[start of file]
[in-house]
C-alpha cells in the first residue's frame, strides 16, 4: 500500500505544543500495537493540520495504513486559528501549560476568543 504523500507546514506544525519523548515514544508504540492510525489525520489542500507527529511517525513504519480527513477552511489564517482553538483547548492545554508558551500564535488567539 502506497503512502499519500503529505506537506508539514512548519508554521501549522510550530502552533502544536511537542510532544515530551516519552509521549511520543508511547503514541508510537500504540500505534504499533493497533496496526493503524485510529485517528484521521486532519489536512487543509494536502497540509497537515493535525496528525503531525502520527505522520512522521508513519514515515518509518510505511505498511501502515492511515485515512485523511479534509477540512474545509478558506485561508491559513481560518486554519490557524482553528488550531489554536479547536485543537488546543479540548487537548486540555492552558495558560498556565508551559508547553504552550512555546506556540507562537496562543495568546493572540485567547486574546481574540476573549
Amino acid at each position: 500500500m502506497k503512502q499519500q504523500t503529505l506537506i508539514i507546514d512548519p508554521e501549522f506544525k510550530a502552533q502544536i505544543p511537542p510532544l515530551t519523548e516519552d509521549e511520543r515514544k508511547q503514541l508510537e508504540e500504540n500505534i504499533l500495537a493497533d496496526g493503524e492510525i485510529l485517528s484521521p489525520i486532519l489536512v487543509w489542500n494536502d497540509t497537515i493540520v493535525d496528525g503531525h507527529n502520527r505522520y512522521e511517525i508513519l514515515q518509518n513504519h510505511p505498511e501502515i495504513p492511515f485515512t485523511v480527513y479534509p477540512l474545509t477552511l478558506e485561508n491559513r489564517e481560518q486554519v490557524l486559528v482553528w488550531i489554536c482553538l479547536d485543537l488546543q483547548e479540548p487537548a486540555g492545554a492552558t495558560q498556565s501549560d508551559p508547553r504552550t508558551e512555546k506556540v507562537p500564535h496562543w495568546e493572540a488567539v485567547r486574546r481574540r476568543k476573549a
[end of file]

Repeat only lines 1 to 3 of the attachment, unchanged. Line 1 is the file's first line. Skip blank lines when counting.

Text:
[in-house]
C-alpha cells in the first residue's frame, strides 16, 4: 500500500505544543500495537493540520495504513486559528501549560476568543 504523500507546514506544525519523548515514544508504540492510525489525520489542500507527529511517525513504519480527513477552511489564517482553538483547548492545554508558551500564535488567539 502506497503512502499519500503529505506537506508539514512548519508554521501549522510550530502552533502544536511537542510532544515530551516519552509521549511520543508511547503514541508510537500504540500505534504499533493497533496496526493503524485510529485517528484521521486532519489536512487543509494536502497540509497537515493535525496528525503531525502520527505522520512522521508513519514515515518509518510505511505498511501502515492511515485515512485523511479534509477540512474545509478558506485561508491559513481560518486554519490557524482553528488550531489554536479547536485543537488546543479540548487537548486540555492552558495558560498556565508551559508547553504552550512555546506556540507562537496562543495568546493572540485567547486574546481574540476573549
Amino acid at each position: 500500500m502506497k503512502q499519500q504523500t503529505l506537506i508539514i507546514d512548519p508554521e501549522f506544525k510550530a502552533q502544536i505544543p511537542p510532544l515530551t519523548e516519552d509521549e511520543r515514544k508511547q503514541l508510537e508504540e500504540n500505534i504499533l500495537a493497533d496496526g493503524e492510525i485510529l485517528s484521521p489525520i486532519l489536512v487543509w489542500n494536502d497540509t497537515i493540520v493535525d496528525g503531525h507527529n502520527r505522520y512522521e511517525i508513519l514515515q518509518n513504519h510505511p505498511e501502515i495504513p492511515f485515512t485523511v480527513y479534509p477540512l474545509t477552511l478558506e485561508n491559513r489564517e481560518q486554519v490557524l486559528v482553528w488550531i489554536c482553538l479547536d485543537l488546543q483547548e479540548p487537548a486540555g492545554a492552558t495558560q498556565s501549560d508551559p508547553r504552550t508558551e512555546k506556540v507562537p500564535h496562543w495568546e493572540a488567539v485567547r486574546r481574540r476568543k476573549a